I’m sitting in a huge booth, a safe distance from my fellow diners, sipping pivo and snacking on pierogi. I’m trying not to laugh at the self-deprecating joke that was just told about lightbulbs while a copper bust of the Pope glares at the back of my head. A young server wearing a “Bet your Dupa” shirt delivers fresh beers and we all toast, “Nice Driveway!”
I’m at the Polish American Citizen Club of Akron, where they’re planning a celebration for their upcoming centennial.
Akron, like many cities across the Midwest, has a large Polish-American population. This is especially true in North Hill, where the Polish American Citizens Club of Akron was established in 1921. The club was established to provide immigrant families a place to feel at home, build a social network and support each other.
Over the last century, the PACC has adapted with the times while maintaining its cultural traditions. The PACC is always accepting donations for the Akron Canton Regional Foodbank and raising money for people in the community, especially recent immigrants. They do toy drives and Breakfast with Santa during the holidays and a special Veterans Day lunch every year.
You don’t have to be Polish to be a member, and you don’t have to be a member to use the space. The club has been witness to so much, from meetings to organize opposition to the KKK in the 1920s to Bhutanese wedding ceremonies in 2020.
The club moved to their current location at 472 East Glenwood Avenue in 1949, upgrading their facility with an industrial kitchen and large banquet hall. They have space for everything from “baby showers to wakes and everything in between,” sitting PACC President Tim Ostroski tells me. People have had parties here for 25 to 200 people.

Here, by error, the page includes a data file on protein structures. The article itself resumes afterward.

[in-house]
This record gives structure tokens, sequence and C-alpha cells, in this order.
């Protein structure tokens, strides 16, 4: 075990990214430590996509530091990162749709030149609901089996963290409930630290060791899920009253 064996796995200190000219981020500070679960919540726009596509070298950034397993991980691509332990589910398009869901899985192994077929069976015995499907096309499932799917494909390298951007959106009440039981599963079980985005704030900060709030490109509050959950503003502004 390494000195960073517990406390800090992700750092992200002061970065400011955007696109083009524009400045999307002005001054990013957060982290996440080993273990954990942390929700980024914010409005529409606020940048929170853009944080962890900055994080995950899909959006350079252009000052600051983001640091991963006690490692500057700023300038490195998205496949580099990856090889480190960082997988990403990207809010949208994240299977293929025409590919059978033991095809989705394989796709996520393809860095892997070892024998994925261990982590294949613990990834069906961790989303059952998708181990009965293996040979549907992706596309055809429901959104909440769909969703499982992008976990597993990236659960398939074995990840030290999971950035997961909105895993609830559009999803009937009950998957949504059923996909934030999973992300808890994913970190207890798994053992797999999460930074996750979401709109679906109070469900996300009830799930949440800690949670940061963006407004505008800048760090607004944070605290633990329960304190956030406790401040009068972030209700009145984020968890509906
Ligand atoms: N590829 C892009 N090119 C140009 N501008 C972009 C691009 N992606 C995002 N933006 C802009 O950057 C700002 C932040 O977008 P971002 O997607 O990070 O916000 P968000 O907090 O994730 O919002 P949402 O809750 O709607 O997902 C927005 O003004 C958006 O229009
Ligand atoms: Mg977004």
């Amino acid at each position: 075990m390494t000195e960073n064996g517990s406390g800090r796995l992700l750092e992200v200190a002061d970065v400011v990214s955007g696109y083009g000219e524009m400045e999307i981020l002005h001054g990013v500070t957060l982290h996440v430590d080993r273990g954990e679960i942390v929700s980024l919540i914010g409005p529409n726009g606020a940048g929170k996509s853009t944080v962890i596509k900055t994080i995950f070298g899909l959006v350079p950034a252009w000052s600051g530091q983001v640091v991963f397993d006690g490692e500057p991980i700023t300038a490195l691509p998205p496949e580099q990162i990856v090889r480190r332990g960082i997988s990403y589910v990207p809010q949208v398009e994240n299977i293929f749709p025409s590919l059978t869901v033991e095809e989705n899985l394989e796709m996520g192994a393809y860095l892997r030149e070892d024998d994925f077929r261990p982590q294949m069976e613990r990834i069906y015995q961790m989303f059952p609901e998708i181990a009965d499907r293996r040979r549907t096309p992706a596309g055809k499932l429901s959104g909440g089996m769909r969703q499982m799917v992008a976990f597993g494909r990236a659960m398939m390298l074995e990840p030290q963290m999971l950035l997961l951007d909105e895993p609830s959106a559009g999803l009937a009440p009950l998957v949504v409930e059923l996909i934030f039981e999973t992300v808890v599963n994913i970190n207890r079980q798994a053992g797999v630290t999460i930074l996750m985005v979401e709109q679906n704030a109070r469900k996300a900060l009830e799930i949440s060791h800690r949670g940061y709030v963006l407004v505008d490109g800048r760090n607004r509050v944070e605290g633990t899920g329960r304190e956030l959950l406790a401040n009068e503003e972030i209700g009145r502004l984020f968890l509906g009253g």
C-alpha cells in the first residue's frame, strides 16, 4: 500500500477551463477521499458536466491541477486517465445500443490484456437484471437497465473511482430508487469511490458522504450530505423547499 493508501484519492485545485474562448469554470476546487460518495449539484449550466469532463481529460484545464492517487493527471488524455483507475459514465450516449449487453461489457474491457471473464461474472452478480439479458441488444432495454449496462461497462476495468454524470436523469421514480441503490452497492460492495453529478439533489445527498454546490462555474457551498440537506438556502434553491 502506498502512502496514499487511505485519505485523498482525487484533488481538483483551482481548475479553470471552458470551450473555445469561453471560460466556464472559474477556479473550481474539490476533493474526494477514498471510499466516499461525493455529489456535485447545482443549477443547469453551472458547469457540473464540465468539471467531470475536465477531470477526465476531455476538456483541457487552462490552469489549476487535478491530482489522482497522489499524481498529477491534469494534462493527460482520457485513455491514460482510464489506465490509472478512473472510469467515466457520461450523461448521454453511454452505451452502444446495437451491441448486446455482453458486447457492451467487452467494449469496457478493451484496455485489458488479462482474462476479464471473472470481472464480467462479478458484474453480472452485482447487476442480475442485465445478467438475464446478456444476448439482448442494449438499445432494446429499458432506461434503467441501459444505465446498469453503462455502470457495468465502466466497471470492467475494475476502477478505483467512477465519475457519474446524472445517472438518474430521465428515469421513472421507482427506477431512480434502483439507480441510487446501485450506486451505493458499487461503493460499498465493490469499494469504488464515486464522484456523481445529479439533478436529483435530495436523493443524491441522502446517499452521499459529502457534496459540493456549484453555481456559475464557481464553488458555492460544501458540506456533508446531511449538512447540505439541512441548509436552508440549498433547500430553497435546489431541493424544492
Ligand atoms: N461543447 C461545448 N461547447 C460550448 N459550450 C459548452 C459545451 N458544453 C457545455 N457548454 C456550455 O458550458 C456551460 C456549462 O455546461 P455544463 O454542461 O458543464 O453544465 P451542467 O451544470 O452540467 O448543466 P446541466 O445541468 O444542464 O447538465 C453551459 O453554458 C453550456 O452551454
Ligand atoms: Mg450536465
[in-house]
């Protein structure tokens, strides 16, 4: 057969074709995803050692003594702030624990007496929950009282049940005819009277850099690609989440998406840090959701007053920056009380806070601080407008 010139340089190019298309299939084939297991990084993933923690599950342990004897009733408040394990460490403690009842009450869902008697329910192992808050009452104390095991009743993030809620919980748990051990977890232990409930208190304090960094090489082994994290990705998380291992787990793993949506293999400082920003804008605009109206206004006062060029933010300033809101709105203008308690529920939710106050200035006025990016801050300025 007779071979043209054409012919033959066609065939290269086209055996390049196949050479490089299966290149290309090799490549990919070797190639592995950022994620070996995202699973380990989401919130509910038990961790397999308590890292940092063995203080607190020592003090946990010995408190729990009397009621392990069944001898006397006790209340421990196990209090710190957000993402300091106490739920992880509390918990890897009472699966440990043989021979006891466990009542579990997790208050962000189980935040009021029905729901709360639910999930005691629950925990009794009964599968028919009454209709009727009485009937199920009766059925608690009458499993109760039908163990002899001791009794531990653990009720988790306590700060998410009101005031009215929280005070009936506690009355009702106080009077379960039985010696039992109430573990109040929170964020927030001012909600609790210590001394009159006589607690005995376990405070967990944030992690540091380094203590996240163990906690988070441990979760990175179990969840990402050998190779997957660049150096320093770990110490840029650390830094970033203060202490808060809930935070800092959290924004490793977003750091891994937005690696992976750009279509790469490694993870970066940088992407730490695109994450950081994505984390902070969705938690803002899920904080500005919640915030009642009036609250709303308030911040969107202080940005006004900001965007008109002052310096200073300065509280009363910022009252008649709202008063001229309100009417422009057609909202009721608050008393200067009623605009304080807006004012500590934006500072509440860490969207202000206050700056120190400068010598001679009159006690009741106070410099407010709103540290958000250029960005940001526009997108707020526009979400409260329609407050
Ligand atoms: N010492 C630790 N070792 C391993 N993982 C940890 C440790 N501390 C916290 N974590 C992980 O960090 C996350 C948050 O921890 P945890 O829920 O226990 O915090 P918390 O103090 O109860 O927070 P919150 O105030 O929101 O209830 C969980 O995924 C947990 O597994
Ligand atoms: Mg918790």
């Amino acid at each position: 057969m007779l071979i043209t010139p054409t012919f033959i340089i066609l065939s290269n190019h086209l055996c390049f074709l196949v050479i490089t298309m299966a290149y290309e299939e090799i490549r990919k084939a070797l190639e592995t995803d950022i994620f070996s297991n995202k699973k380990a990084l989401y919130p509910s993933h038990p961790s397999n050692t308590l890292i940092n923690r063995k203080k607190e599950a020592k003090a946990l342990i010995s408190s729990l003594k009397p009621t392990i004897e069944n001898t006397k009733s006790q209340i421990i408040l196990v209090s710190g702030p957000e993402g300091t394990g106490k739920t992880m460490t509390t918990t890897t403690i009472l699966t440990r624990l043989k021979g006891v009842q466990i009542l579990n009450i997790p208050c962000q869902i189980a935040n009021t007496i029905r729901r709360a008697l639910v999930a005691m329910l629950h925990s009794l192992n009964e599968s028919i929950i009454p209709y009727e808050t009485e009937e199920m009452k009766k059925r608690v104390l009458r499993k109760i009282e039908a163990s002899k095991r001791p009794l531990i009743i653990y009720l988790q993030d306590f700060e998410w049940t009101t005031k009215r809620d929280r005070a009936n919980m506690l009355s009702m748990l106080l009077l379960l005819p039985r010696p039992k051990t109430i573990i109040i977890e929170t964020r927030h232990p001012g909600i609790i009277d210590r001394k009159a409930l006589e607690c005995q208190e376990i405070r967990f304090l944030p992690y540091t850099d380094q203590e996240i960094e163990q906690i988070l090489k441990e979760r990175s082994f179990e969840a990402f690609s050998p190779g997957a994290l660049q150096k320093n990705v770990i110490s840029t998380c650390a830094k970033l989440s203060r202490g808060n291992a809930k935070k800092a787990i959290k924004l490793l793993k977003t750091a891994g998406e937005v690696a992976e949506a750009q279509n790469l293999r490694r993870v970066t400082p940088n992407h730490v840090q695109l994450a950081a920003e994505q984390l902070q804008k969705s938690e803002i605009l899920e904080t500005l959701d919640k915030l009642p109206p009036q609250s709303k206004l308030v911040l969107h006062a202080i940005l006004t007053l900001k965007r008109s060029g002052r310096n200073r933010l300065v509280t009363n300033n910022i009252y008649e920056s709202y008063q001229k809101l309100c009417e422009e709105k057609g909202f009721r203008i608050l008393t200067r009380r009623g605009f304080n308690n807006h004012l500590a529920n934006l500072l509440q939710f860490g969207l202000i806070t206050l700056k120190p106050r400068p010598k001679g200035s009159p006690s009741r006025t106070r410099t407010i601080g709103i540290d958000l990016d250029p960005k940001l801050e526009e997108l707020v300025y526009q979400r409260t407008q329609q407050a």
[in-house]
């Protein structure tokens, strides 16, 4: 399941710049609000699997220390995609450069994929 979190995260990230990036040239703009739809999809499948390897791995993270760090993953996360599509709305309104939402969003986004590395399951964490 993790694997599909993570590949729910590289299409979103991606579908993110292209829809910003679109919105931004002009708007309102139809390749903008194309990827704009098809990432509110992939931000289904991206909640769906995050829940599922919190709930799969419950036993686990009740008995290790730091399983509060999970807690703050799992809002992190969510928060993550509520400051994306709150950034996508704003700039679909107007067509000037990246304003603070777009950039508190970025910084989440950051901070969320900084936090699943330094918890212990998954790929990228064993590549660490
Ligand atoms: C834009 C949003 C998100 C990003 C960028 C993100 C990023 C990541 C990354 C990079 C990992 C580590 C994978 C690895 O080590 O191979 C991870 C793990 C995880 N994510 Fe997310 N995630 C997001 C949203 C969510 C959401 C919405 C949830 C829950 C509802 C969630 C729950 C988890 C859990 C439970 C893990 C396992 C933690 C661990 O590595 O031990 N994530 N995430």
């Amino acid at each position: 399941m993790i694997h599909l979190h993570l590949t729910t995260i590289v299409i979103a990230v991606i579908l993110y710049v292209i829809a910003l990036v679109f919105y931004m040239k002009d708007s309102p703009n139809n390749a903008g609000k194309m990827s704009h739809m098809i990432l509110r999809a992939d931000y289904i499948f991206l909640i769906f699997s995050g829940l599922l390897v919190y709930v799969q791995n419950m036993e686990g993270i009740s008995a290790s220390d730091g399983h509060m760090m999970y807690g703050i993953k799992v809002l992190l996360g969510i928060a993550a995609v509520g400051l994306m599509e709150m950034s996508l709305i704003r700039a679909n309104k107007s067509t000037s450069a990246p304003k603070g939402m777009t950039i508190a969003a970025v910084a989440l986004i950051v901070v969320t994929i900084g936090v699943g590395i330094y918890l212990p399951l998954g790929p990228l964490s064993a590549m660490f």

Run by a mostly volunteer staff, the kitchen at the PACC has all the Polish staples and the bar is stocked with beer and vodka imported from the motherland. Their most popular night has always been Friday, when they’re open to the public for their famous fish fry. They’ve been using the same battered perch recipe for 60 years.
Coronavirus restrictions have obviously put a damper on traditions like Dyngus Day this past year, but that’s not the only thing the PACC is up against. There used to be cultural clubs like PACC all over the Akron area. Many of them are now closed.
Editor’s note: This story previously said Akron’s Irish Club has closed. The Akron Hibernians remain active, so that reference has been removed. The correction was made Feb. 24.
At its peak, PACC served over 600 members and their families. Now they only have around 200 members.
“Nobody is building any new clubs like this,” Ostroski tells me. “We need to be supported by the community. We don’t want to see the doors close.”
On top of providing space and a sense of belonging for people in Akron, PACC keeps historical records and a community archive. They have a rich collection of oral histories, documents and photographs going back over the last 100 years. Anyone who is interested in these records or would like to contribute to them in any way is encouraged to come in and do so.
The Polish Club’s centennial festivities will include a dinner on March 7 and a big celebration on June 5. They plan to have live music and lots of food. They’re currently taking donations and raising money to help keep the event safe and free to attend.
Until then, PACC is open to the public every Friday, and their food and bottled beer are available for carryout. They’ll give you a membership if you come in on your birthday. Whether you have Polish ancestors or are just “Polish by Pleasure,” you’re welcome to join the club.
For more information, find PACC Akron on Facebook or stop by. They’re open from 1-6 pm Monday-Wednesday and Saturday and 1-10 pm Thursday and Friday.
Emily Anderson isn’t Polish, but she still wears red on Dyngus Day.